One student combined disciplines in a unique and compelling way: The story of the development of the assembly line was combined with the story of the arrival of unskilled laborers to the US. Later, the same paper told the story of the impact of immigration on culture (and especially fashion) so that the overall argument that immigration had a large economic impact on the US could be seen not only on the assembly line but also on the fashion pages.
Another student did something similar organizationally by combining the story of America’s 20th Century imperialism in Latin America with the story of the US’s rapid industrialization in that same period.
The location and railroad connections of the city of Chicago made it the ideal place to build livestock processing facilities. By 1861 the metropolis was the largest train centre in the world, with over thirteen lines converging on it. Local stockyards and meatpacking companies in the windy city grew tremendously, especially during the Civil War due to increased demand for meat products, but their scattering throughout the city caused problems. Lifestock would be driven through the streets of Chicago to the different yards in the city, causing harm to the animals and sometimes death, which would affect the profits of the lifestock owner as well as disturbing city residents and commerce.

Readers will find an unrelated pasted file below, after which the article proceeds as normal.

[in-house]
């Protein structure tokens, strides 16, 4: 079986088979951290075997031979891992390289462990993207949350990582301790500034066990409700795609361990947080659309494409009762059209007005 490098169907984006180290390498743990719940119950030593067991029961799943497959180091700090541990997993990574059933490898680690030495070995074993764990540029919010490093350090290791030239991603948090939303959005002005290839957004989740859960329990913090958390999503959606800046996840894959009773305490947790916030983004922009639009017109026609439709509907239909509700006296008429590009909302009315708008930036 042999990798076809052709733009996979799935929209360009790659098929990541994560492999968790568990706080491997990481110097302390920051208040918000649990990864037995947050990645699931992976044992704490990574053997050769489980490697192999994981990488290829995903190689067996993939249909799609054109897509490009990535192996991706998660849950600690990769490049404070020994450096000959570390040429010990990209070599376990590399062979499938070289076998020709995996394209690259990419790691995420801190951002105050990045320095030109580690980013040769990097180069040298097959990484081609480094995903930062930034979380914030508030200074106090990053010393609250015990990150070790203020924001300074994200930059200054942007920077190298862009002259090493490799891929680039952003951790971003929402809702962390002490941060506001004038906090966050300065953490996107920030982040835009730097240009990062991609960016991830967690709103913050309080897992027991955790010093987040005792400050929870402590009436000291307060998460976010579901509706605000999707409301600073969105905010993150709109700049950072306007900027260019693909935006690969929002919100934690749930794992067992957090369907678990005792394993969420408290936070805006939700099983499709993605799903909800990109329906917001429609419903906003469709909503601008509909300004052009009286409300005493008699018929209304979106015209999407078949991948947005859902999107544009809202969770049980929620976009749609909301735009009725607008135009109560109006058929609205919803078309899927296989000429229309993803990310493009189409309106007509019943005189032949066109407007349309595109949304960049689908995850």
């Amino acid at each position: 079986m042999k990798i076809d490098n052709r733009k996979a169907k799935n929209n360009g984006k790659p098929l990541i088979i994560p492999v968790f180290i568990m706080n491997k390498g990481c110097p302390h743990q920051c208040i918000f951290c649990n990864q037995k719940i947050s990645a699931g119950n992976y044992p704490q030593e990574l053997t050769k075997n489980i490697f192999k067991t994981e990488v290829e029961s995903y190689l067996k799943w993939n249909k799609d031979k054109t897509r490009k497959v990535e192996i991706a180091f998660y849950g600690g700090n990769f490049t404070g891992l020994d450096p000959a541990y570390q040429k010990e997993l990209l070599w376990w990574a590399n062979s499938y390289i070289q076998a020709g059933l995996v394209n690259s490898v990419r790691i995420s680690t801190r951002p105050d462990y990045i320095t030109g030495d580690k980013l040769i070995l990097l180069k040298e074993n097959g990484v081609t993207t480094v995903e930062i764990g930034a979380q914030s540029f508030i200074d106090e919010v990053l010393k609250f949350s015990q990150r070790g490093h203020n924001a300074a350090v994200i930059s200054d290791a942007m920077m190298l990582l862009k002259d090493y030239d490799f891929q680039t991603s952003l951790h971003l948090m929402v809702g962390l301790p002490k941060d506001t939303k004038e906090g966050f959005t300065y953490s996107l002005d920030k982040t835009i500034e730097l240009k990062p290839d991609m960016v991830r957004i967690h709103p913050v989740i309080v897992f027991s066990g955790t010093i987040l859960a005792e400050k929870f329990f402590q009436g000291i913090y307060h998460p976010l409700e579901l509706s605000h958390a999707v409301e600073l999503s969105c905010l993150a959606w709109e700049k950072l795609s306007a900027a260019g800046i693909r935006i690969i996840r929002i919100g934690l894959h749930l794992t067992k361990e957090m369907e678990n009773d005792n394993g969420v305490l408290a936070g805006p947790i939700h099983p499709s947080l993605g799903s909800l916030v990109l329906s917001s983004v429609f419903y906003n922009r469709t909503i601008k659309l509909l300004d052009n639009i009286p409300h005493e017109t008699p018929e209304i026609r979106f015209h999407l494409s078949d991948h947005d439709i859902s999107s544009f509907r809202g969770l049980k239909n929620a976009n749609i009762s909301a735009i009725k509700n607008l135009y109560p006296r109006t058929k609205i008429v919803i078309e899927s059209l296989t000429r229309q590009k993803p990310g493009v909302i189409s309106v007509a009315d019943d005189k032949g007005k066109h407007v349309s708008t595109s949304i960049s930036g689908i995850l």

Use of quotations
Wages were not the only issue on the minds of the workers. Meat processing plants were dark, dirty and dangerous places where few precautions protected employees from injury; death was not uncommon. Unions wanted to change those conditions. Employers did not view the potential rise of payroll and operating costs as worthwhile investments. A manager in a large meat processing plant told university researcher Chas Bushnell, “When one cog wears out we put in another,” (449).
“The years that followed World War I represented a period of wealth, celebration and excess for the United States.” (Because the title of the paper tells us that it is about the Great Depression, this first sentence is an elegant entry point into the story of a fall from those jubilant post-war years).
“Hated as much as he was loved, what we will remember the most about this controversial character is that he destroyed the same institution that put him in power.” (Wonderful because of the paradox!)
“In conclusion, customers have great control over the actions of giant corporations. Perhaps if the general public were better informed about what small cultural shifts can do to the largest fast food company in the world, we could witness a more involved culture engaged in making the changes we want to see regarding any corporate powerhouse in our economic system.”